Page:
On December 13, 2012, the Committee on Oversight and Government Reform of the U.S. House of Representatives issued a 33-page report accusing the National Labor Relations Board (NLRB or Board) of express pro-union bias, pursuing a program of aggressive tactics designed to promote union agendas, making substantive decisions without legal authority, violating its own ethical and procedural rules, and hostility to Congressional oversight. The report, titled “President Obama’s Pro-Union Board: The NLRB’s Metamorphosis from Independent Regulator to Dysfunctional Union Advocate,” can be accessed here. For employers that have been involved in cases brought before NLRB this year, the implications of this report could raise questions about those decisions or even cast them into doubt.
The United States Supreme Court recently heard oral argument in the matter of Vance v. Ball State University (Docket No. 11-556) on November 26, 2012, a case which is poised to resolve an important split among federal circuits and could reshape the scope of supervisor liability in sexual harassment and discrimination cases.
Approximately 17.5 percent of Michigan workers are dues-paying union members, making it the fifth most unionized state in the nation. Michigan is one of the least likely candidates to adopt right-to-work legislation. However, on Tuesday, December 11, 2012, the Republican Governor of Michigan, Rick Snyder, signed Public Acts 348 and 349 of 2012 into law, making Michigan the twenty-forth right-to-work state. This is a stunning development in the home state of the United Auto Workers (UAW), considered to be a strong, pro-labor state.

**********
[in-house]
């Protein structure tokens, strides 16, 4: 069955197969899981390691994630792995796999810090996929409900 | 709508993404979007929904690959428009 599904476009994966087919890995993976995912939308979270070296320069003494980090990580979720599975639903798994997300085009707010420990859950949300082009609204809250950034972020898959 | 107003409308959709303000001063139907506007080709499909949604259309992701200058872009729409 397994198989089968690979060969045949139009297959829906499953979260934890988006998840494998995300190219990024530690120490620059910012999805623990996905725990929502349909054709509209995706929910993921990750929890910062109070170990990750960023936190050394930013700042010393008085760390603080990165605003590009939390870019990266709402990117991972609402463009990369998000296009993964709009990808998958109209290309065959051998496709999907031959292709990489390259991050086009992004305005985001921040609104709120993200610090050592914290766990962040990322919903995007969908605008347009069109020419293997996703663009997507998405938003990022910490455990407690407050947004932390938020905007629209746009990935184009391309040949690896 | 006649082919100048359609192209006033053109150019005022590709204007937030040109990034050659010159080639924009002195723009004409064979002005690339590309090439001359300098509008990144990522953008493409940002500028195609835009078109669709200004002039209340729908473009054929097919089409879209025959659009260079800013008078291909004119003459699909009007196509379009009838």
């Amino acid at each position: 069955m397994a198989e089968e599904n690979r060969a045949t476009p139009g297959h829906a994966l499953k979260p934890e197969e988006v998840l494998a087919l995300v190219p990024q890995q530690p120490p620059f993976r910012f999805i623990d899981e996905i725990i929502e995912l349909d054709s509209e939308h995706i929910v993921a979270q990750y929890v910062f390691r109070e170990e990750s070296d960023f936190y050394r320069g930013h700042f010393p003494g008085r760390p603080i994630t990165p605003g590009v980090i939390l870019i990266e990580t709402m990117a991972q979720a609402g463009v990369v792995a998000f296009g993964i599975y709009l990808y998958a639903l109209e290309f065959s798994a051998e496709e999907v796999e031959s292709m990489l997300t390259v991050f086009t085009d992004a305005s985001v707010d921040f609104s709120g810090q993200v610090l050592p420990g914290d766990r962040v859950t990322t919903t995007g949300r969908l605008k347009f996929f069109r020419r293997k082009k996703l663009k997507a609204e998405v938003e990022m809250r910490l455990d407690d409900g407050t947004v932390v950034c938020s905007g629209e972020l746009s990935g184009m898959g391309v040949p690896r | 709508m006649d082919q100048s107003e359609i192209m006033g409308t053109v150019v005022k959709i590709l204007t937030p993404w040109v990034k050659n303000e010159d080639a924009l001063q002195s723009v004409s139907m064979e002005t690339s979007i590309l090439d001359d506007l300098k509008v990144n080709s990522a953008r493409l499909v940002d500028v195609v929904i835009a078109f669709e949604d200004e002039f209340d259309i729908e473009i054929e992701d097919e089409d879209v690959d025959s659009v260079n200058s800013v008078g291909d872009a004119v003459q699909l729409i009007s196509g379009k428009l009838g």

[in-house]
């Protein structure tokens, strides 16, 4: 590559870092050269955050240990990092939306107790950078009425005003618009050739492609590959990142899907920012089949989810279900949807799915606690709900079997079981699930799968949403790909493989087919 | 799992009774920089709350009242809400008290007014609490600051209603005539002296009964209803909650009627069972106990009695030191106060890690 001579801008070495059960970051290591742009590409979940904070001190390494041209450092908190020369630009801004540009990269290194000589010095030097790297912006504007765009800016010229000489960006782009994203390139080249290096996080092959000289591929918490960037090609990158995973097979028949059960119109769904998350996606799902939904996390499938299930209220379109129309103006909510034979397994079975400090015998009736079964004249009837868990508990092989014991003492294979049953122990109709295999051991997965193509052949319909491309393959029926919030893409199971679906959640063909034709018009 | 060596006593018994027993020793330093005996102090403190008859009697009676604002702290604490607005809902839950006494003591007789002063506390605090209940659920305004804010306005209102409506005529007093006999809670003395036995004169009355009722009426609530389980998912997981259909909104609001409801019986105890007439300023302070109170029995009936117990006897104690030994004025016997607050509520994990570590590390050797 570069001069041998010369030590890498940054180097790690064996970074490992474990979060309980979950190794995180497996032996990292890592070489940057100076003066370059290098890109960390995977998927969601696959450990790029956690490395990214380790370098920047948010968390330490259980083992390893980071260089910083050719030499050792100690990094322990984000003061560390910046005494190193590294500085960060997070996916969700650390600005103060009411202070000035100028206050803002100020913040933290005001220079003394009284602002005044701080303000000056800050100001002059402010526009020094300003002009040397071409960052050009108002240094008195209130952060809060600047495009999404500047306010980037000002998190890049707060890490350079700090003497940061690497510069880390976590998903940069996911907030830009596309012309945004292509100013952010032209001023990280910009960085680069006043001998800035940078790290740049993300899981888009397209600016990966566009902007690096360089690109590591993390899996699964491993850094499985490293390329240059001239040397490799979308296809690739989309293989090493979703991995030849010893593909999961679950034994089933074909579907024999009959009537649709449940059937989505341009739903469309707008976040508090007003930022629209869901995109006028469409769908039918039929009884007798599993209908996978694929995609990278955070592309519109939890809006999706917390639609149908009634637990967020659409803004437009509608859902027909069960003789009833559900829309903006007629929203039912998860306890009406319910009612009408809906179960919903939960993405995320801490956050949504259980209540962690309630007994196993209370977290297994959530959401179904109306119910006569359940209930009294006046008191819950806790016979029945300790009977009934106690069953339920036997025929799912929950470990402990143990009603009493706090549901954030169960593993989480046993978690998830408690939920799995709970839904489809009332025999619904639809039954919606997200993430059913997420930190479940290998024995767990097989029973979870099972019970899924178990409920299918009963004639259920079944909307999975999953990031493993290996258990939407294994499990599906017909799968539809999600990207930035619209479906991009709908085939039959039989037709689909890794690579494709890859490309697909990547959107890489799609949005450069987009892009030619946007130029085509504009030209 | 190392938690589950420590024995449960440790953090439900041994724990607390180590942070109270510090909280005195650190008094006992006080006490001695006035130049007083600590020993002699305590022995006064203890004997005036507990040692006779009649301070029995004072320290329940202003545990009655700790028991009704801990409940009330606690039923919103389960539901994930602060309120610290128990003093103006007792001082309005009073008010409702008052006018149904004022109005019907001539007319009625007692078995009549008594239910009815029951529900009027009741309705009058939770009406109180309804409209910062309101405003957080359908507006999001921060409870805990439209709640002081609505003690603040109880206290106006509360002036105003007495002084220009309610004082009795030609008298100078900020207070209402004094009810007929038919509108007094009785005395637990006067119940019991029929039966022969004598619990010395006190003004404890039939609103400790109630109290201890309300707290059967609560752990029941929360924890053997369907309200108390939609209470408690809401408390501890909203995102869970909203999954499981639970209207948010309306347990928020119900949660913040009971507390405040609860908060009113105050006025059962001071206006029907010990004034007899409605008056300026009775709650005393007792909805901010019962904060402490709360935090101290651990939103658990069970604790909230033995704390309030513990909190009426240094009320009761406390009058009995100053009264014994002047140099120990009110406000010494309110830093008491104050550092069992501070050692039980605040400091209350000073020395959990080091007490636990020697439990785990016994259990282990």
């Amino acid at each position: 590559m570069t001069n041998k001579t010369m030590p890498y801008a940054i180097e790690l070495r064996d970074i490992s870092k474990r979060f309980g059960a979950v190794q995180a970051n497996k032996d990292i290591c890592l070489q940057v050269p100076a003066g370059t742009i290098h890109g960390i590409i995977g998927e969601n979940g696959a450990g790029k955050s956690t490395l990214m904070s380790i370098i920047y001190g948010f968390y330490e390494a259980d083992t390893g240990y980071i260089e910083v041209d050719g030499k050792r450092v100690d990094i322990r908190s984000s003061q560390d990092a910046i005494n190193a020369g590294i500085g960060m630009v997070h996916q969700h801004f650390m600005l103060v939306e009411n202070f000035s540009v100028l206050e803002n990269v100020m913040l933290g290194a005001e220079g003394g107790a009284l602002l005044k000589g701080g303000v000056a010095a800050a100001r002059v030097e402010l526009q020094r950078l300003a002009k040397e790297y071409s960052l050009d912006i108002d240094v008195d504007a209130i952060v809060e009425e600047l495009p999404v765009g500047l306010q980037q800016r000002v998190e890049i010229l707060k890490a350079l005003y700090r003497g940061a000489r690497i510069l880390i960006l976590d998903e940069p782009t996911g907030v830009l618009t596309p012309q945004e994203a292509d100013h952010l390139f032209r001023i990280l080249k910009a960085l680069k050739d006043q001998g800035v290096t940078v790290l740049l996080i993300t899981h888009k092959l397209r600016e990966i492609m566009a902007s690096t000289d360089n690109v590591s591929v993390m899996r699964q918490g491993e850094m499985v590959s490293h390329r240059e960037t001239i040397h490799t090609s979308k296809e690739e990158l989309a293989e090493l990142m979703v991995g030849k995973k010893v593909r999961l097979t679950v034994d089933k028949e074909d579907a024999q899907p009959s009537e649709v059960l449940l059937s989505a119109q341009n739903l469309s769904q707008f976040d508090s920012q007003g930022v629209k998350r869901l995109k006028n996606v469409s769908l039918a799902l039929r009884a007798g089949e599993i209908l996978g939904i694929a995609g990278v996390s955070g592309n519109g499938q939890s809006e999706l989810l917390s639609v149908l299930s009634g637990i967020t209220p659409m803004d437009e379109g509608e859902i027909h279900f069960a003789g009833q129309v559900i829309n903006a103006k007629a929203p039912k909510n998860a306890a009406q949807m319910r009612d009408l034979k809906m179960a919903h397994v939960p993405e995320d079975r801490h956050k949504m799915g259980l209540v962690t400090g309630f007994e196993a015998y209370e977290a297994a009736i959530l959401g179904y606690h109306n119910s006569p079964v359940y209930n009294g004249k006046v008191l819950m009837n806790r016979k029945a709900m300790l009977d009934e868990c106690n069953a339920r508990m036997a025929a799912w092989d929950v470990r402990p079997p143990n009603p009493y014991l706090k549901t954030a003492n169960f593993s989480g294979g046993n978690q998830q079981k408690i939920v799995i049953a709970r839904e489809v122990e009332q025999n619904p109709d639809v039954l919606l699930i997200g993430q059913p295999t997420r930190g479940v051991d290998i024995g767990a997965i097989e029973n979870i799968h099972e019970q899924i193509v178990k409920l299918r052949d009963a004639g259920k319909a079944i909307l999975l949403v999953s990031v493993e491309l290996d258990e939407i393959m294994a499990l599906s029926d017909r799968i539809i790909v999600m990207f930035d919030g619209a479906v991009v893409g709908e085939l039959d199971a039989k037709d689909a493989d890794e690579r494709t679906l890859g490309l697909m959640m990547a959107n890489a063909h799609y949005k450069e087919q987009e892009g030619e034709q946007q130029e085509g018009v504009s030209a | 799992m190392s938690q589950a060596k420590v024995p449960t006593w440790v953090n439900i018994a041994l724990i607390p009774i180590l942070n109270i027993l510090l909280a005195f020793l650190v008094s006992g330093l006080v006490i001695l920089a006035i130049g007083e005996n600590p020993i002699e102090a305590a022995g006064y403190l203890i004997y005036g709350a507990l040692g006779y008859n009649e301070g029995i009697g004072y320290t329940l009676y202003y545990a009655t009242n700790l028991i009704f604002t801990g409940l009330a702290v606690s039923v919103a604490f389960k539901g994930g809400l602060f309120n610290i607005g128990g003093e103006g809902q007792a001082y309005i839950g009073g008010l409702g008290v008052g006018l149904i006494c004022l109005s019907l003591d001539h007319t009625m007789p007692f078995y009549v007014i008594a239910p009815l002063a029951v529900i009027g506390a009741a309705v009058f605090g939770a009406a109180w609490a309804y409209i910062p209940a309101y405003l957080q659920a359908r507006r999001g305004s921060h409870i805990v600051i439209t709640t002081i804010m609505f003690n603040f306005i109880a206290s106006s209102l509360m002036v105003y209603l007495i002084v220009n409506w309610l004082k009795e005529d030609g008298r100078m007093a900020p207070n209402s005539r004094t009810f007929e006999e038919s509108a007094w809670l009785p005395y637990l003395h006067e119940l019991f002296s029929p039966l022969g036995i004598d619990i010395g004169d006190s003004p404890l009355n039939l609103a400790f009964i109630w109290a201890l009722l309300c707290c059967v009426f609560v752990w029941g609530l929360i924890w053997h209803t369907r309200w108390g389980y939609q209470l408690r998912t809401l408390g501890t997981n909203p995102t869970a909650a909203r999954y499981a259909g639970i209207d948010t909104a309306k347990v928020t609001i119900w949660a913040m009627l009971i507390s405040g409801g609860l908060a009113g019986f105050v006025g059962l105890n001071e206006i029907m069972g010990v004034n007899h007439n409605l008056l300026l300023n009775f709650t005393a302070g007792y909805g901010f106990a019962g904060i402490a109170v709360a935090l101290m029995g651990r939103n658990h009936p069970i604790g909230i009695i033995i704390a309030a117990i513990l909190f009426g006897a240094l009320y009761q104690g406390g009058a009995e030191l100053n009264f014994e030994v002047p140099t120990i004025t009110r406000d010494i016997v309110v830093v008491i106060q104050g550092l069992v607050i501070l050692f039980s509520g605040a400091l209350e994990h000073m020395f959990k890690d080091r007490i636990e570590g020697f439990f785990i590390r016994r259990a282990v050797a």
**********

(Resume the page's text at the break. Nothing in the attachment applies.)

Employers that utilize a third party to obtain background information on applicants and employees, such as a criminal background check or a credit check, must provide applicants/employees with a new version of the Form Summary of Rights Notice prior to taking any adverse action based on the contents of that report. This notice requirement under the Fair Credit Reporting Act (FCRA) is not new: the contents of the form “Summary of Rights” has changed to reflect the fact that the Consumer Financial Protection Bureau (CFPB) has assumed rulemaking authority for the FCRA from the Federal Trade Commission (FTC). A copy of the new form is set forth in Appendix K of 12 C.F.R. Part 1022 (available here).
In case any employer that is sponsoring a holiday party for its employees needs a reminder of the potential liability that may arise from such an event, earlier this month, a decision from the U.S. District Court for the Western District of New York provided a sobering reminder of just some of the employment litigation risks attendant with such an event.
Earlier this year, non-union employers (approximately 93% of private industry in the United States) and many labor and employment attorneys were surprised to learn that the National Labor Relations Board (NLRB) might deem rudimentary employee handbook at-will disclaimer language to violate employees’ rights under the National Labor Relations Act (the Act). Employee handbook at-will disclaimers are particularly common in states, like New York, where courts have held that the absence of such provisions helped to create an implied contract that limited the employer’s right to terminate the employee at-will.
In a decision issued October 25, 2012, the New York Court of Appeals affirmed and extended one its most significant rulings in the recent past relative to public sector disciplinary proceedings for police officers.
The New York State Court of Appeals recently issued a decision holding that a written determination that a firefighter violated his fire department’s Code of Conduct and Equal Employment Opportunity (EEO) Policy, made after a lengthy internal investigation, may not be placed in the firefighter’s permanent employment file. In this ruling that impacts both public and private employers, the court held that the firefighter’s due process rights were violated, as the firefighter had no opportunity to examine any of the witnesses interviewed or to present any witnesses on his own behalf.